NEW YORK, NY - DECEMBER 25:  Amar'e Stoudemire #1 of the New York Knicks stands on the court in the first half of their game against the Washington Wizards at Madison Square Garden on December 25, 2014 in New York City.  NOTE TO USER: User expressly acknowledges and agrees that, by downloading and/or using this photograph, user is consenting to the terms and conditions of the Getty Images License Agreement. (Photo by Jeff Zelevansky/Getty Images)
Getty Images
7 Comments

When Amar’e Stoudemire signed with the Knicks in 2010, it was supposed to precede bigger things — both for New York and Stoudemire.

The Knicks were still in the running for fellow free agents LeBron James and Dwyane Wade. Stoudemire was just 27 and had already made an All-NBA first team and three second teams.

But it wasn’t to be.

LeBron and Wade picked the Heat. Stoudemire had only one monster season in New York before being overcome by injuries. After teaming up with Carmelo Anthony, Stoudemire won just one playoff series with the Knicks.

Stoudemire returns to New York, but this time, there are no grand expectations. Just a quiet ending.

Knicks release:

NBA great Amar’e Stoudemire announced his retirement as a player in the National Basketball Association today, after signing with the New York Knickerbockers for his final contract in the league.

“I want to thank Mr. Dolan, Phil [Jackson] and Steve [Mills] for signing me so that I can officially retire as a New York Knick,” Stoudemire said. “I came to New York in 2010 to help revitalize this franchise and we did just that. Carmelo [Anthony], Phil and Steve have continued this quest, and with this year’s acquisitions, the team looks playoff-bound once again. Although my career has taken me to other places around the country, my heart had always remained in the Big Apple. Once a Knick, Always a Knick.”

Stoudemire might think of himself as a Knick, but many of us will remember him with the Suns. He spent eight — and most of his best seasons — in Phoenix.

Entering the NBA straight from high school, Stoudemire faced numerous questions about his maturity and readiness. He answered those by winning Rookie of the Year.

Eventually, Stoudemire became the center for Mike D’Antoni’s seven-seconds-or-less Suns, thrashing opponents inside with Steve Nash as a pick-and-roll partner. Stoudemire got a bigger stage in New York, but his body broke down, and he became known for his albatross contract.

He spent the last couple seasons with the Mavericks and Heat, seemingly erasing memories of his early dominance.

Stoudemire has a decently strong Hall of Fame case. At his peak, he was in the running for the league’s best center behind Shaquille O’Neal. Retiring at age 33 won’t give Stoudemire many longevity points, but because he jumped straight from high school, he still played 14 pro seasons.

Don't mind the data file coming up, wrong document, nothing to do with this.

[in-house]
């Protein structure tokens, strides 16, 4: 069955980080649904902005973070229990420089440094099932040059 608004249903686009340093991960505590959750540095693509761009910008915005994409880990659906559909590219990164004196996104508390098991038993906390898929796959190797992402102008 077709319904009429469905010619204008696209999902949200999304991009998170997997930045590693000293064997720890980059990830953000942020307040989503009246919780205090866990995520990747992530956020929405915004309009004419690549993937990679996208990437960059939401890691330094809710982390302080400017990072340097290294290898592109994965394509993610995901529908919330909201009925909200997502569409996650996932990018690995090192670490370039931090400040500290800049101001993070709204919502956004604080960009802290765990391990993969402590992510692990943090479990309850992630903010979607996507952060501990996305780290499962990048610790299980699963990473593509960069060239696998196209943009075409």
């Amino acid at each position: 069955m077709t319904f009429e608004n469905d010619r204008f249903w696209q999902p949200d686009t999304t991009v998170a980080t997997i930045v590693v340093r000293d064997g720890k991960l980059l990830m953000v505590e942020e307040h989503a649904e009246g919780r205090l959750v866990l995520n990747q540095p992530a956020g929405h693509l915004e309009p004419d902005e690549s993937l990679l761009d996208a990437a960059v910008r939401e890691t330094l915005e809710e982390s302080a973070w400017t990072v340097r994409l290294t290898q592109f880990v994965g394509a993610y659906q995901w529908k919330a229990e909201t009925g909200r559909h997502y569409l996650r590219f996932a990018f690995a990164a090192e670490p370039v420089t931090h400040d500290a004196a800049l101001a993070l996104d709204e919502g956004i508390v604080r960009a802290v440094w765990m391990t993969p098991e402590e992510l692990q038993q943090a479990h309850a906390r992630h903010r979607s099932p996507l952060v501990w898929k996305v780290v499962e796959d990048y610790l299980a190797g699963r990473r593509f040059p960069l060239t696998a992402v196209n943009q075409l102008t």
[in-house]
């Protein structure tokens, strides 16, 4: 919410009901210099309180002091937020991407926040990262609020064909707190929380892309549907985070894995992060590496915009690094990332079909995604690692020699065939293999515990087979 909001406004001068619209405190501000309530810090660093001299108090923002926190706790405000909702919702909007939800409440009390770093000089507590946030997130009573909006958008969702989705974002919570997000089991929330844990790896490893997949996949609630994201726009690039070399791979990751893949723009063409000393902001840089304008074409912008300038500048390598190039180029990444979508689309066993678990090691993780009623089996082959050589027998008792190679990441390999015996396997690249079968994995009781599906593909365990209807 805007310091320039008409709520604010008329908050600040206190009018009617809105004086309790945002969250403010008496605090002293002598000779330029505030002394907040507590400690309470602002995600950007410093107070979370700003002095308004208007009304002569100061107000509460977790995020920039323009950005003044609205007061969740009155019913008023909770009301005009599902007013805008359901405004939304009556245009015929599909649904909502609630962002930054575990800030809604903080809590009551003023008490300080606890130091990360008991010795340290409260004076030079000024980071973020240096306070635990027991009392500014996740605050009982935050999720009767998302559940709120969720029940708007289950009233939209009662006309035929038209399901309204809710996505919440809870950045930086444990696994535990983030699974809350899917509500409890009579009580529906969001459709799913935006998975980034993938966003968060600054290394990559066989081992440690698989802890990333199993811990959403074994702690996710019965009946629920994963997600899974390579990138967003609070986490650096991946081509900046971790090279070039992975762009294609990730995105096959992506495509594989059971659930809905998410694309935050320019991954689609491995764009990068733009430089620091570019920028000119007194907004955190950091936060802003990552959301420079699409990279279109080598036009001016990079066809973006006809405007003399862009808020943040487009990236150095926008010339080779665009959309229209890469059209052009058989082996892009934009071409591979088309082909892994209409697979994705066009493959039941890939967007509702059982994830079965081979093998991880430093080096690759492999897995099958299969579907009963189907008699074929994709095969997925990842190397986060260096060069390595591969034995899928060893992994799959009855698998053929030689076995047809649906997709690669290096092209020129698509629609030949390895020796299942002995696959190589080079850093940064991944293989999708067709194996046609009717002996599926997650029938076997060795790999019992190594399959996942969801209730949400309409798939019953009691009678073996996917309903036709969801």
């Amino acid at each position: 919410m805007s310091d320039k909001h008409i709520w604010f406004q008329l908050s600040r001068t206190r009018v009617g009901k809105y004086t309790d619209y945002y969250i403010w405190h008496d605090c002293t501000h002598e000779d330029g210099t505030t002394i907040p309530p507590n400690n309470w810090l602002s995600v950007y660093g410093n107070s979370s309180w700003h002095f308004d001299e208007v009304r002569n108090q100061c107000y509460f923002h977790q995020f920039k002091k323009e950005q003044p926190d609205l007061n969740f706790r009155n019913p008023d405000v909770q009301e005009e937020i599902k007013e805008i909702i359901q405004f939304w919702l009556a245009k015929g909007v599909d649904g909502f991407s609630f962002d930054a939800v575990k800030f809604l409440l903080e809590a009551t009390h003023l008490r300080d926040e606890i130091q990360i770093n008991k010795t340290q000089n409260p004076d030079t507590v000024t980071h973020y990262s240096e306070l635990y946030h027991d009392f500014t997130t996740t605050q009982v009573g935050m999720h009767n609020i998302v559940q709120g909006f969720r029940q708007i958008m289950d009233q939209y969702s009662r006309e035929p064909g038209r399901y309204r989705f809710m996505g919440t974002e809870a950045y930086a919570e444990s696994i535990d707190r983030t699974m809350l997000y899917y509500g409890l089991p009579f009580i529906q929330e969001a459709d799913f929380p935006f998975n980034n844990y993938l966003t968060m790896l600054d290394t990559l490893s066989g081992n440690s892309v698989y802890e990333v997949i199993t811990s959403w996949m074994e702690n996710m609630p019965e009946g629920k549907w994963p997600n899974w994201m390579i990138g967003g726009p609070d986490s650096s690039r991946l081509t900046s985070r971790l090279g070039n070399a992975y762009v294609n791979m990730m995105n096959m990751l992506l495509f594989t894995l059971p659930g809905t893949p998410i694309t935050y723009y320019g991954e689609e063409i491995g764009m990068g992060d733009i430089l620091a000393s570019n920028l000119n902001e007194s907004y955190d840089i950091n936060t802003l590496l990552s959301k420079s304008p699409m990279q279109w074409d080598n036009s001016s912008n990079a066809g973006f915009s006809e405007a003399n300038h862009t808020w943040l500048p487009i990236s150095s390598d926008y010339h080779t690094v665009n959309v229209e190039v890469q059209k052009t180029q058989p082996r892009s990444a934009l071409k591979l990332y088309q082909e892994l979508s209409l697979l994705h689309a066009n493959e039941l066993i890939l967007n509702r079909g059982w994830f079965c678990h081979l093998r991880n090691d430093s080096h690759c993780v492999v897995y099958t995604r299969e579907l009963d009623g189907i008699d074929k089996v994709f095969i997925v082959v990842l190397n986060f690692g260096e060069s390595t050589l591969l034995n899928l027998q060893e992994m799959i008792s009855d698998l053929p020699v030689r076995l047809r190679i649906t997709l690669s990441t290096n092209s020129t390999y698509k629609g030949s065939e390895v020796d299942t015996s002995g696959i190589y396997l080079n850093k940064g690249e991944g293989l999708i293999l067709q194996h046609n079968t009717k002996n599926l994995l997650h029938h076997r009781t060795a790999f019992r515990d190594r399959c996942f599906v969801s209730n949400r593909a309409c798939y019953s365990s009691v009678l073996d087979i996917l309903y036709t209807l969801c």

As distance grows between Stoudemire’s career and the present, we’ll gain perspective and think more about his prime than his decline. History will treat Stoudemire well.

Kings’ new arena to be on street named after David Stern

SACRAMENTO, CA - OCTOBER 30:  NBA Commissioner David Stern received the key to the city from former NBA player and now Mayor of Sacramento Kevin Johnson during an NBA gam between the Denver Nuggets and Sacramento Kings at Sleep Train Arena on October 30, 2013 in Sacramento, California. NOTE TO USER: User expressly acknowledges and agrees that, by downloading and or using this photograph, User is consenting to the terms and conditions of the Getty Images License Agreement.  (Photo by Thearon W. Henderson/Getty Images)
Thearon W. Henderson/Getty Images
3 Comments

Former NBA commissioner David Stern pitted Sacramento and Seattle against each other. Sacramento made a more lucrative offer, so it kept the Kings.

For that, the Kings are honoring Stern.

Ailene Voisin of The Sacramento Bee:

The Kings will announce Tuesday that they are naming the street leading to the front door of the new downtown arena in honor of former NBA Commissioner David Stern, whose persistent, decades-long efforts helped keep the franchise in Sacramento.

Officially, the address of the Golden 1 Center – to be submitted to the city Tuesday for approval – is 500 David J. Stern Walk.

“When I learned we would have the option of naming the road, it was a no-brainer for me,” Kings principal owner Vivek Ranadive told The Sacramento Bee on Monday. “There were no other names on my list. David took the NBA to the global level and started the WNBA, but he is about so much more than basketball. He is one of the greatest leaders in the world, and on top of that, the team would not be in Sacramento without David Stern.”

OK.